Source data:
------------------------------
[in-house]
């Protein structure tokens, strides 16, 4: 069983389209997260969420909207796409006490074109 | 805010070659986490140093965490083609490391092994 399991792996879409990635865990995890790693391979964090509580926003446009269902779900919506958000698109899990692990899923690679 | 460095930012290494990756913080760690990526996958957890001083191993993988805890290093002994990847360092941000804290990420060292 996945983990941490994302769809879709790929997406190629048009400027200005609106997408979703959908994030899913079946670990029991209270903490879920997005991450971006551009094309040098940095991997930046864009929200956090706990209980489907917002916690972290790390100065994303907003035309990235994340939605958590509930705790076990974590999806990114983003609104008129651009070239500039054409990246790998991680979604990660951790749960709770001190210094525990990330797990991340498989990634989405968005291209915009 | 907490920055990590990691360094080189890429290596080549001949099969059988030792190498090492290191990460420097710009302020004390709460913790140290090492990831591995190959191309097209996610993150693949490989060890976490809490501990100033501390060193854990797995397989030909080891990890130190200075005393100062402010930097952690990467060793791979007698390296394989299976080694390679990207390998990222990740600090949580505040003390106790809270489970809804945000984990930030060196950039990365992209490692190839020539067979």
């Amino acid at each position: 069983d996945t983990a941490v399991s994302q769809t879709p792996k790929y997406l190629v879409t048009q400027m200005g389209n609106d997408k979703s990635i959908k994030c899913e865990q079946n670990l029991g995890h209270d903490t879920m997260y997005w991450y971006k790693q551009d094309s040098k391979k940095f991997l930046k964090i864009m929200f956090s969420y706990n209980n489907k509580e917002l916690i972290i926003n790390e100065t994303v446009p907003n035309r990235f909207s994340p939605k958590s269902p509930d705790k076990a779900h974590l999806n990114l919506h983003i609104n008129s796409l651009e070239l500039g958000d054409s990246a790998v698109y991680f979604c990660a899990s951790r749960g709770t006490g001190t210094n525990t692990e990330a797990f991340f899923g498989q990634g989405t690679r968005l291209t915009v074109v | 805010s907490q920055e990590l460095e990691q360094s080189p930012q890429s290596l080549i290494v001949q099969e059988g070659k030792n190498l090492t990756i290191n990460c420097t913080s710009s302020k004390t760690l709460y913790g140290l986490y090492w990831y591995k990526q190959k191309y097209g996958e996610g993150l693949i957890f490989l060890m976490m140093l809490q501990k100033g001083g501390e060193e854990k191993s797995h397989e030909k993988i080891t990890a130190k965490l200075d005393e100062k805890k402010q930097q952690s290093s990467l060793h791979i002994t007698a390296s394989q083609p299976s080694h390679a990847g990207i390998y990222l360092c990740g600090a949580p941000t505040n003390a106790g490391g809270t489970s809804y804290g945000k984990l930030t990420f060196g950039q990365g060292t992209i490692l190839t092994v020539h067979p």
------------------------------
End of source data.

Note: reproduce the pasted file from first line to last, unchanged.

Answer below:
[in-house]
């Protein structure tokens, strides 16, 4: 069983389209997260969420909207796409006490074109 | 805010070659986490140093965490083609490391092994 399991792996879409990635865990995890790693391979964090509580926003446009269902779900919506958000698109899990692990899923690679 | 460095930012290494990756913080760690990526996958957890001083191993993988805890290093002994990847360092941000804290990420060292 996945983990941490994302769809879709790929997406190629048009400027200005609106997408979703959908994030899913079946670990029991209270903490879920997005991450971006551009094309040098940095991997930046864009929200956090706990209980489907917002916690972290790390100065994303907003035309990235994340939605958590509930705790076990974590999806990114983003609104008129651009070239500039054409990246790998991680979604990660951790749960709770001190210094525990990330797990991340498989990634989405968005291209915009 | 907490920055990590990691360094080189890429290596080549001949099969059988030792190498090492290191990460420097710009302020004390709460913790140290090492990831591995190959191309097209996610993150693949490989060890976490809490501990100033501390060193854990797995397989030909080891990890130190200075005393100062402010930097952690990467060793791979007698390296394989299976080694390679990207390998990222990740600090949580505040003390106790809270489970809804945000984990930030060196950039990365992209490692190839020539067979």
């Amino acid at each position: 069983d996945t983990a941490v399991s994302q769809t879709p792996k790929y997406l190629v879409t048009q400027m200005g389209n609106d997408k979703s990635i959908k994030c899913e865990q079946n670990l029991g995890h209270d903490t879920m997260y997005w991450y971006k790693q551009d094309s040098k391979k940095f991997l930046k964090i864009m929200f956090s969420y706990n209980n489907k509580e917002l916690i972290i926003n790390e100065t994303v446009p907003n035309r990235f909207s994340p939605k958590s269902p509930d705790k076990a779900h974590l999806n990114l919506h983003i609104n008129s796409l651009e070239l500039g958000d054409s990246a790998v698109y991680f979604c990660a899990s951790r749960g709770t006490g001190t210094n525990t692990e990330a797990f991340f899923g498989q990634g989405t690679r968005l291209t915009v074109v | 805010s907490q920055e990590l460095e990691q360094s080189p930012q890429s290596l080549i290494v001949q099969e059988g070659k030792n190498l090492t990756i290191n990460c420097t913080s710009s302020k004390t760690l709460y913790g140290l986490y090492w990831y591995k990526q190959k191309y097209g996958e996610g993150l693949i957890f490989l060890m976490m140093l809490q501990k100033g001083g501390e060193e854990k191993s797995h397989e030909k993988i080891t990890a130190k965490l200075d005393e100062k805890k402010q930097q952690s290093s990467l060793h791979i002994t007698a390296s394989q083609p299976s080694h390679a990847g990207i390998y990222l360092c990740g600090a949580p941000t505040n003390a106790g490391g809270t489970s809804y804290g945000k984990l930030t990420f060196g950039q990365g060292t992209i490692l190839t092994v020539h067979p």